By Ciara Linnane, MarketWatch
The number of deaths from the coronavirus that causes COVID-19 rose above 353,000 on Wednesday, as the World Health Organization said the Americas are at the center of the pandemic following surges in infections in Brazil, Peru, Chile and others in the past few days and as U.S. deaths linked to the virus topped 100,000.
“Now is not the time for countries to ease restrictions,” Carissa Etienne, WHO director for the Americas and head of the Pan American Health Organization (PAHO), said on a videoconference, as the Guardian reported.
In the U.S., the death toll from the coronavirus reached 100,047 late Wednesday.
WHO officials are monitoring accelerating outbreaks in Central and South America, in countries that include El Salvador, Guatemala and Nicaragua. The Americas now have more than 2.4 million cases of the virus and more than 143,000 people have died.
Brazil has been especially hard hit, and its government widely criticized for its handling of the crisis. A University of Washington study estimated that Brazil's death toll could climb to 125,000 by early August, from 24,512 now. Brazil has 391,222 confirmed cases, the second highest tally in the world after the U.S.
President Donald Trump continued to make fun of the presumptive Democratic presidential nominee Joe Biden for wearing a face mask during a ceremony for the U.S. Memorial Day holiday on Monday, while Biden called Trump a “fool” who was “stoking deaths” by failing to lead on wearing face masks.
“He’s supposed to lead by example,” Biden said in an interview with CNN, as the Associated Press reported. The former vice president also noted that by then nearly 100,000 Americans had been killed by the virus and suggested that as many as half of those deaths were avoidable but for Trump’s “lack of attention and ego.”
His comments come after many Americans flocked to beaches and parks over the holiday weekend, failing to observe social-distancing measures and other guidelines that public-health experts say are still essential to control the spread of the virus.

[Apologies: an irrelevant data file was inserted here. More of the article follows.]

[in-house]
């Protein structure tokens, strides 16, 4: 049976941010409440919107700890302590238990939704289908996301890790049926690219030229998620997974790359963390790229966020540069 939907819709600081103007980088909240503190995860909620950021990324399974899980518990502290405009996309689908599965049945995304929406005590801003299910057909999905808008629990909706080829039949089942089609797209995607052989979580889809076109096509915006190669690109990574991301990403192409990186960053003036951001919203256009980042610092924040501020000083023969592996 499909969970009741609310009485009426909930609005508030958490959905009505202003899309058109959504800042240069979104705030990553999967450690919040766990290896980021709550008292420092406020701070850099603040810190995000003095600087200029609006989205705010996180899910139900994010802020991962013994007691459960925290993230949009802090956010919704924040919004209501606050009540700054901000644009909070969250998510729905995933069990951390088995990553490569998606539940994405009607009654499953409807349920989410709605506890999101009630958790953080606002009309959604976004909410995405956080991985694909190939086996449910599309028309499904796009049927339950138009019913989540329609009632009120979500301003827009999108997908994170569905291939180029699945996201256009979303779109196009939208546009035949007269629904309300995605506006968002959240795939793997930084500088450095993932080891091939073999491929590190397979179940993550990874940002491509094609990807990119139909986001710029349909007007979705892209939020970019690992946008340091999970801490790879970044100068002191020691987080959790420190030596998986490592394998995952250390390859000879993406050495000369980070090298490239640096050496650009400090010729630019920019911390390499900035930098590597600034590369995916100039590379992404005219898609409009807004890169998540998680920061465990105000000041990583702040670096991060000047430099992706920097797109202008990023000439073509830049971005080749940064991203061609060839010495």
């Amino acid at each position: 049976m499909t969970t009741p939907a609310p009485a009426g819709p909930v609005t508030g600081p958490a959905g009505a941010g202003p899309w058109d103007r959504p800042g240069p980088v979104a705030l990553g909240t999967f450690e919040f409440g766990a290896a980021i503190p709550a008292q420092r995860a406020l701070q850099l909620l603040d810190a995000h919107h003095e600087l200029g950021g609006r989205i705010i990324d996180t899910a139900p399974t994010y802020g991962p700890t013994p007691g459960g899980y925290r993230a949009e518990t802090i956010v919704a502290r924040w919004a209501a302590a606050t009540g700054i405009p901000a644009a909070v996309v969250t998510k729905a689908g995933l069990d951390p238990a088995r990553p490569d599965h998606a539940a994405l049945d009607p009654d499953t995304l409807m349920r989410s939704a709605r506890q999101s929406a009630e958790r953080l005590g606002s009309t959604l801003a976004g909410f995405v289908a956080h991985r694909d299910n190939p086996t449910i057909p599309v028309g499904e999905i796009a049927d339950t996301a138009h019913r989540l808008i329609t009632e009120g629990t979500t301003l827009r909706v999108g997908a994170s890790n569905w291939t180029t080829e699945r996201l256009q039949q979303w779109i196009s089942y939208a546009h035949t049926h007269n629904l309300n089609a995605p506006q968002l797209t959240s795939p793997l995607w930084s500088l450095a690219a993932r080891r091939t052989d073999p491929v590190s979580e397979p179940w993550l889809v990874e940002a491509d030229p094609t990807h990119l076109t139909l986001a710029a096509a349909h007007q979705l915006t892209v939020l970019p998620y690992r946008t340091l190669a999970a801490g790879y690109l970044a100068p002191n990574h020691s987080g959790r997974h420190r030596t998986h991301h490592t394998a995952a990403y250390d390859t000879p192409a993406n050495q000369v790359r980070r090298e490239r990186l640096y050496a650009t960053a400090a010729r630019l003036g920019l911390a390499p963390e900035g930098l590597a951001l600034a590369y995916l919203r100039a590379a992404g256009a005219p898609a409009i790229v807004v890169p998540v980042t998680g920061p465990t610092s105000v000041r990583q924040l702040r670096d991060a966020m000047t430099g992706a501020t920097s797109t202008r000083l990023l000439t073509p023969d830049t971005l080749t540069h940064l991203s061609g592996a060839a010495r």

The wearing of a face mask has been caught up in the culture wars brewing across the U.S. between those who refuse to comply with safety measures, and even claim the pandemic is not real, and those who are respecting guidelines.
Dr. Anthony Fauci, the nation’s leading infectious disease expert, said on CNN that he wears a mask in public both to protect himself and others and to encourage the general public to follow his example.
“I want to make it be a symbol for people to see that that’s the kind of thing you should be doing,” Fauci said in an interview. He warned people who are “out there frolicking” that the effect of spreading will only be seen in two, three or more weeks.
There are now 5.65 million confirmed cases of COVID-19 worldwide and 353,414 people have died, according to data aggregated by Johns Hopkins University.
At least 2.3 million people have recovered.
The U.S. now has 1.69 million cases, the data shows, and the death toll is the highest in the world.
Russia has 370,680 cases and 3,968 fatalities. The U.K. has 268,616 cases and 37,542 deaths, the highest death toll in Europe and second highest in the world after the U.S.
Spain has 236,259 cases and 27,117 deaths, while Italy has 231,139 cases and 33,072 deaths.
France has 182,847 cases and 28,533 deaths, while Germany has 181,524 cases and 8,428 deaths.
Turkey has 158,762 cases and 4,397 deaths and India has 157,777 cases and 4,528 deaths. Iran has 141,591 cases and 7,564 deaths.
Peru has 129,751 cases and 3,788 deaths. Canada is next with 88,201 cases and 6,759 deaths. China, where the disease was first reported late last year, has 84,104 cases and 4,638 deaths.
New York remains the U.S. epicenter with 368,669 cases and 29,241 deaths, according to a New York Times tracker.
In other news, Spain declared a 10-day mourning period for its dead, starting on Wednesday.
New Zealand reported a fifth straight day with no new infections and is continuing to push ahead with reopening. Germany extended social-distancing rules to June 29, while in Britain, Prime Minister Boris Johnson remains under pressure to fire adviser Dominic Cummings, for a breach of lockdown measures.
There was bad news for South Korea, and a salutary tale for other countries attempting to reopen after appearing to have successfully contained the spread of the virus. South Korea announced a spike in new infections on Wednesday and said it may reimpose the social-distancing and other measures that had recently been lifted with millions of children returning to school.
South Korea suffered 40 new cases overnight, its biggest daily increase in nearly 50 days, the AP reported. All but four were in the densely populated Seoul region, where officials are still working to trace transmissions linked to nightclubs, karaoke rooms and an e-commerce warehouse.